Before I ever picked up a mic or learned about “the game”, “callbacks” or “the rule of three” (just used it there, didn’t I) I was taught how to make my waist smaller. Saran wrap, starvation, and laxatives. All glamour, baby. I specifically remember my runway coach telling me to look sexier when I walked, to which I replied, “I’m still teething.” I was eleven and already making fun of this.
I made a whole career out of being photoshopped and hungry. I mastered the “bitch” face and walked in heels so high they made my nose bleed. Don’t misunderstand, I’m extremely grateful for the opportunities that modeling provided. I got to travel the world, learn another language, and meet crazy talented people, but I can honestly say that I was really excited about putting all that to the side and working on my jokes.
One of my first assignments in an improv class was to pick a family member and walk around like them. This was a lot of fun. I picked my Aunt Ginger and went wild with her hand gestures and facial expressions. She has this really intense look when she’s worried, so I milked that the whole exercise. Within seconds, I made her look and sound like a complete lunatic. It was pretty funny and specific (if I do say so myself) but afterward, I felt dirty. She’s my favorite relative and here I am making fun of her. How gross was I?
The richest comedy comes from truth, so of course it’s natural to draw from your life. But anytime I was tempted to pull from people I knew and loved, I was resistant from guilt. Until one random, glorious day…
An improv assignment suggested making a list of all the crazy, interesting people we knew. After looking at my list I couldn’t help but wonder, “How would they feel about this?” Then, I had an even more frightening thought: “How do they see me (cue cartoon light bulb)?”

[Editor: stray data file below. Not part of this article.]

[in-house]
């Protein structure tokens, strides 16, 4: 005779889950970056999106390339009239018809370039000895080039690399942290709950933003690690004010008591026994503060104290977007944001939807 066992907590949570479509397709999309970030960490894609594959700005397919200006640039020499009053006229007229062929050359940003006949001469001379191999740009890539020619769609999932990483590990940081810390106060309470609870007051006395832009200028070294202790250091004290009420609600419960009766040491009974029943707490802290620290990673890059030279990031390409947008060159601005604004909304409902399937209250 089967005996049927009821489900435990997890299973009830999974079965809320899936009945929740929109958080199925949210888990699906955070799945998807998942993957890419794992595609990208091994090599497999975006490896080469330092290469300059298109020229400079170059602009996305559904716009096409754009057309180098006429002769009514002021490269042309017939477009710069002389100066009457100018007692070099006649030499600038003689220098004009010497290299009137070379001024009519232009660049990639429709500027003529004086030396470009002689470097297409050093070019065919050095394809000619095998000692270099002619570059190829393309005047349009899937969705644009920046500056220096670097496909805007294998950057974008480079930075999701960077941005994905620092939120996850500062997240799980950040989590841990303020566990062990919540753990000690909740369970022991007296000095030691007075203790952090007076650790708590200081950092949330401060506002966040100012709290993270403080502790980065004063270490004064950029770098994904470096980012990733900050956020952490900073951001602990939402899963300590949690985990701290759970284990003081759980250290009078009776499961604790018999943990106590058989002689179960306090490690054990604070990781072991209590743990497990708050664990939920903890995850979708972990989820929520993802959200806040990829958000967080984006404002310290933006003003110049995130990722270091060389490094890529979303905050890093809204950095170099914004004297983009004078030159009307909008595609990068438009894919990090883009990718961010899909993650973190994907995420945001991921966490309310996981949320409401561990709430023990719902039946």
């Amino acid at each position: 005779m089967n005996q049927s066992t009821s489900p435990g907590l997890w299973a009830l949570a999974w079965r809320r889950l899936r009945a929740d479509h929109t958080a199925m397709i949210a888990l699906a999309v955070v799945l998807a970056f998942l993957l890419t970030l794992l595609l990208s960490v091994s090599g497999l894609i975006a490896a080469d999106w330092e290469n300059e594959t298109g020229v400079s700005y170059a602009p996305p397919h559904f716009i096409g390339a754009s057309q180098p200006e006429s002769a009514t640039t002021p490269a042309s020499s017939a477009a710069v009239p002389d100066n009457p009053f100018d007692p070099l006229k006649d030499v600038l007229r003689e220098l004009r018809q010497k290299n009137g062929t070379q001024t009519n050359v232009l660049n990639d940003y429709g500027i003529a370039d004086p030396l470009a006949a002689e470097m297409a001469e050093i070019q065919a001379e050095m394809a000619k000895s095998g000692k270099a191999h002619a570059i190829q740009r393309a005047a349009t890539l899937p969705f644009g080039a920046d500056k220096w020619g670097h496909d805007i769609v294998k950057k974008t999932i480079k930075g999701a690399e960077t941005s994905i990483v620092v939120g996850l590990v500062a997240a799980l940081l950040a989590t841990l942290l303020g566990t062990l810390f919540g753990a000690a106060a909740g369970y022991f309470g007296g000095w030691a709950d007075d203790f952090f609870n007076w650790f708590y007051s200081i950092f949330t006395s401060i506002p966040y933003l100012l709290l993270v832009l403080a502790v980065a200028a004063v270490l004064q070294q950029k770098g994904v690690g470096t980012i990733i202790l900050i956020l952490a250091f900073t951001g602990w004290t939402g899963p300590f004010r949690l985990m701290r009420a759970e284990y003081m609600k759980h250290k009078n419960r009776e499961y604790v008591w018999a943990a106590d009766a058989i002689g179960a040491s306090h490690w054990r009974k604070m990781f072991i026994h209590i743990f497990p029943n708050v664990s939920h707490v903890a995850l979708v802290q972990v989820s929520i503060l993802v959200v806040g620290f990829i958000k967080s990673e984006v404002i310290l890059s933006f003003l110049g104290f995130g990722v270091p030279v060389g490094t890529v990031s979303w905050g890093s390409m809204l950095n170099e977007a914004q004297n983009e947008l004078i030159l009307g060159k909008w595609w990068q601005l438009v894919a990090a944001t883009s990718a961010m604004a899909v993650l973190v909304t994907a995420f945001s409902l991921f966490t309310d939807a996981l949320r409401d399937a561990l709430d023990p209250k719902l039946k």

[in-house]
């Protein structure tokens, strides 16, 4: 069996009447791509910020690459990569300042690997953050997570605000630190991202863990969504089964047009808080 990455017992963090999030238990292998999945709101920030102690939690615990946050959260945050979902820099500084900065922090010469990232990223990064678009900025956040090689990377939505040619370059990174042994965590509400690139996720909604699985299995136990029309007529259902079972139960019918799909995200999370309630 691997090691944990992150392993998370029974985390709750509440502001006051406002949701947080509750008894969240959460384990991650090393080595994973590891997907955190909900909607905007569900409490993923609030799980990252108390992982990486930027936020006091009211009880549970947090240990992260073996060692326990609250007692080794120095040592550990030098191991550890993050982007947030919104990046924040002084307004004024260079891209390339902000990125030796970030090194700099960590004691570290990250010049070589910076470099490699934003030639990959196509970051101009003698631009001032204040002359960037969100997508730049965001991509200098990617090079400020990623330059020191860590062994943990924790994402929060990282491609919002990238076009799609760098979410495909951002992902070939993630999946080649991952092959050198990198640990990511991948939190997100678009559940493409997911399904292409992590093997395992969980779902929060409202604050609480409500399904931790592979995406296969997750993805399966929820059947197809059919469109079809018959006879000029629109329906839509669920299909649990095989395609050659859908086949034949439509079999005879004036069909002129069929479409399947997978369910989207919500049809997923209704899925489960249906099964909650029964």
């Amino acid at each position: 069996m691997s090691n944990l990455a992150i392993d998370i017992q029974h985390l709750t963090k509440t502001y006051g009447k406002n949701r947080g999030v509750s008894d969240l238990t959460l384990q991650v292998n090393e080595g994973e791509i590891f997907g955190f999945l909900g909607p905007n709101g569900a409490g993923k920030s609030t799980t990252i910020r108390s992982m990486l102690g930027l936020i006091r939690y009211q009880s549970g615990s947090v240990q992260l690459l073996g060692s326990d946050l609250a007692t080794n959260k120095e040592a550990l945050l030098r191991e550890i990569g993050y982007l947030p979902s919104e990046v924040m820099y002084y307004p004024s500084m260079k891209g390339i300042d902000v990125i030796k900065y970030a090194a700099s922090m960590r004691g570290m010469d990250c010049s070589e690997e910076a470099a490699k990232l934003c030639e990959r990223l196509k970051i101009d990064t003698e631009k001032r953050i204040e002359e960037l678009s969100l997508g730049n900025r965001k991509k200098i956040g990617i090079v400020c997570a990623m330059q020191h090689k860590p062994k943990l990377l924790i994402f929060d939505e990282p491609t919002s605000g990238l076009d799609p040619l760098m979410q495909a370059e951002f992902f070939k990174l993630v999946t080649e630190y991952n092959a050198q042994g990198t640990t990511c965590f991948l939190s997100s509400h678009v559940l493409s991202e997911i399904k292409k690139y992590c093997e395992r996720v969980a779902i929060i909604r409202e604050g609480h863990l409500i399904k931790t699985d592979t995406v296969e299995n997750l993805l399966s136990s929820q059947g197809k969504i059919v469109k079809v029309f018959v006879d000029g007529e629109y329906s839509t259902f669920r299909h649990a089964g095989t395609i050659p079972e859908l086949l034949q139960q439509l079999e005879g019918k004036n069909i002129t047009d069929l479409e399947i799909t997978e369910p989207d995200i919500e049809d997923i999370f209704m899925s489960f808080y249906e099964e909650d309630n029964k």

I jumped up and performed a sketch character of myself, and boy, did I pull out the crazy. I made fun of my little quirks, over exaggerated my big eyes, and quoted every self-help book I’ve ever read (I’m a closet self-helper). I was an ADD, needy, loser, with crazy eyes who was terrified of being late. While I felt extremely exposed it was a massive relief to see the humor in my insecurities and flaws. Alas, I was free! Today, I’m not only able to dish it (privately) but I can totally take it! It’s like roasting yourself. The best person to roast us, is, well… us.
I recently launched a web series called “Recovering Model” which digs at certain aspects of my life. As an actress/model, I’m quickly sliding out of the “hot chick” category into that “mom that sells dish washers” bracket. And while I’ll take any paycheck, it’s not only a bump to the ego, but can be a total identity crisis! Certain thoughts might have entered my brain: “Who am I? Time to have babies? Should I lie back and crochet my pretend husband another scarf?!”
Everything was a lot simpler when I shopped in the children’s department and thought NPR was a cool new restaurant. I tried to ignore this stage of life, then found that incredibly boring. So here’s a little unconventional self-help advice from someone with no credentials: Make fun of yourself! We are hilarious.